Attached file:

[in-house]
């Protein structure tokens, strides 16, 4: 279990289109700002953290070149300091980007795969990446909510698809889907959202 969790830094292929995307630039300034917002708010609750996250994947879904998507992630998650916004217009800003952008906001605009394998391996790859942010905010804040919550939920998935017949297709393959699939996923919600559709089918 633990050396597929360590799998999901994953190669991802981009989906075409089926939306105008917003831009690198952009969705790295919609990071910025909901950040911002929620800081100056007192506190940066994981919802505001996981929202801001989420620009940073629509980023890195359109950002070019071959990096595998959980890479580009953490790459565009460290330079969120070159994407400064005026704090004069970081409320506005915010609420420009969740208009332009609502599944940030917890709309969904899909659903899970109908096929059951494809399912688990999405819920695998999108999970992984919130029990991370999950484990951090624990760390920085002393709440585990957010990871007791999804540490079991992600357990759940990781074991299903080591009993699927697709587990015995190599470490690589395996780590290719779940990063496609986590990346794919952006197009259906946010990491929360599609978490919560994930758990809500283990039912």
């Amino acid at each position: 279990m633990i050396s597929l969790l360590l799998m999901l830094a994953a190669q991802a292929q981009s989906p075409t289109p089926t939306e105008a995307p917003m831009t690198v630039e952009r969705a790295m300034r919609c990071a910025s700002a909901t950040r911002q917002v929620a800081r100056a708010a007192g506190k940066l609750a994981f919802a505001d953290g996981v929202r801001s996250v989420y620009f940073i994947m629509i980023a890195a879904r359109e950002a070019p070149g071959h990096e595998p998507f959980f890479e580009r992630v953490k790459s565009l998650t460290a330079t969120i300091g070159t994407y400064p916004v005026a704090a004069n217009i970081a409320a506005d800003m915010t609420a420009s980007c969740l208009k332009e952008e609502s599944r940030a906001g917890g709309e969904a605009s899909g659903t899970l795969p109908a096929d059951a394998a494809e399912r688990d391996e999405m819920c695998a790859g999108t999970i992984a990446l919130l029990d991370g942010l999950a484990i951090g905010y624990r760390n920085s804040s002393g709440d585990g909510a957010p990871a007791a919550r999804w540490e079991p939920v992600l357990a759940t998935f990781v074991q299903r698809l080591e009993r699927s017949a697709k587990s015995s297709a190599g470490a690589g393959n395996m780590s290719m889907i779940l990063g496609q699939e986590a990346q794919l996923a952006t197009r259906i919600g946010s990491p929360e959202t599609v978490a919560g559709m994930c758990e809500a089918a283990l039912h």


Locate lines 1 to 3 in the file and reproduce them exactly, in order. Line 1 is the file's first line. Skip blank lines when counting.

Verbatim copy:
[in-house]
């Protein structure tokens, strides 16, 4: 279990289109700002953290070149300091980007795969990446909510698809889907959202 969790830094292929995307630039300034917002708010609750996250994947879904998507992630998650916004217009800003952008906001605009394998391996790859942010905010804040919550939920998935017949297709393959699939996923919600559709089918 633990050396597929360590799998999901994953190669991802981009989906075409089926939306105008917003831009690198952009969705790295919609990071910025909901950040911002929620800081100056007192506190940066994981919802505001996981929202801001989420620009940073629509980023890195359109950002070019071959990096595998959980890479580009953490790459565009460290330079969120070159994407400064005026704090004069970081409320506005915010609420420009969740208009332009609502599944940030917890709309969904899909659903899970109908096929059951494809399912688990999405819920695998999108999970992984919130029990991370999950484990951090624990760390920085002393709440585990957010990871007791999804540490079991992600357990759940990781074991299903080591009993699927697709587990015995190599470490690589395996780590290719779940990063496609986590990346794919952006197009259906946010990491929360599609978490919560994930758990809500283990039912």
């Amino acid at each position: 279990m633990i050396s597929l969790l360590l799998m999901l830094a994953a190669q991802a292929q981009s989906p075409t289109p089926t939306e105008a995307p917003m831009t690198v630039e952009r969705a790295m300034r919609c990071a910025s700002a909901t950040r911002q917002v929620a800081r100056a708010a007192g506190k940066l609750a994981f919802a505001d953290g996981v929202r801001s996250v989420y620009f940073i994947m629509i980023a890195a879904r359109e950002a070019p070149g071959h990096e595998p998507f959980f890479e580009r992630v953490k790459s565009l998650t460290a330079t969120i300091g070159t994407y400064p916004v005026a704090a004069n217009i970081a409320a506005d800003m915010t609420a420009s980007c969740l208009k332009e952008e609502s599944r940030a906001g917890g709309e969904a605009s899909g659903t899970l795969p109908a096929d059951a394998a494809e399912r688990d391996e999405m819920c695998a790859g999108t999970i992984a990446l919130l029990d991370g942010l999950a484990i951090g905010y624990r760390n920085s804040s002393g709440d585990g909510a957010p990871a007791a919550r999804w540490e079991p939920v992600l357990a759940t998935f990781v074991q299903r698809l080591e009993r699927s017949a697709k587990s015995s297709a190599g470490a690589g393959n395996m780590s290719m889907i779940l990063g496609q699939e986590a990346q794919l996923a952006t197009r259906i919600g946010s990491p929360e959202t599609v978490a919560g559709m994930c758990e809500a089918a283990l039912h």